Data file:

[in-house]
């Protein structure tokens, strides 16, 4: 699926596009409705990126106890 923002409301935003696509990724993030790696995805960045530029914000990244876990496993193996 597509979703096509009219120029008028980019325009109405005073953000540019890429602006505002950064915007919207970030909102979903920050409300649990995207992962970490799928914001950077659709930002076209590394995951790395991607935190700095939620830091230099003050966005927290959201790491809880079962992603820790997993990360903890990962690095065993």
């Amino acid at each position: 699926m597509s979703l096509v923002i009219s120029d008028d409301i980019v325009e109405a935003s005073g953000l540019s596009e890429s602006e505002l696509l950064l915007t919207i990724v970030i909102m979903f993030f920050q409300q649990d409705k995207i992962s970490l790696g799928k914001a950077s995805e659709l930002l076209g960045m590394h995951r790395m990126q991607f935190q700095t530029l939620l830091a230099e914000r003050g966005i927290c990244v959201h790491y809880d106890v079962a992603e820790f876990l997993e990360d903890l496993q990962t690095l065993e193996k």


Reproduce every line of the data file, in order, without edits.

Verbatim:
[in-house]
């Protein structure tokens, strides 16, 4: 699926596009409705990126106890 923002409301935003696509990724993030790696995805960045530029914000990244876990496993193996 597509979703096509009219120029008028980019325009109405005073953000540019890429602006505002950064915007919207970030909102979903920050409300649990995207992962970490799928914001950077659709930002076209590394995951790395991607935190700095939620830091230099003050966005927290959201790491809880079962992603820790997993990360903890990962690095065993």
């Amino acid at each position: 699926m597509s979703l096509v923002i009219s120029d008028d409301i980019v325009e109405a935003s005073g953000l540019s596009e890429s602006e505002l696509l950064l915007t919207i990724v970030i909102m979903f993030f920050q409300q649990d409705k995207i992962s970490l790696g799928k914001a950077s995805e659709l930002l076209g960045m590394h995951r790395m990126q991607f935190q700095t530029l939620l830091a230099e914000r003050g966005i927290c990244v959201h790491y809880d106890v079962a992603e820790f876990l997993e990360d903890l496993q990962t690095l065993e193996k």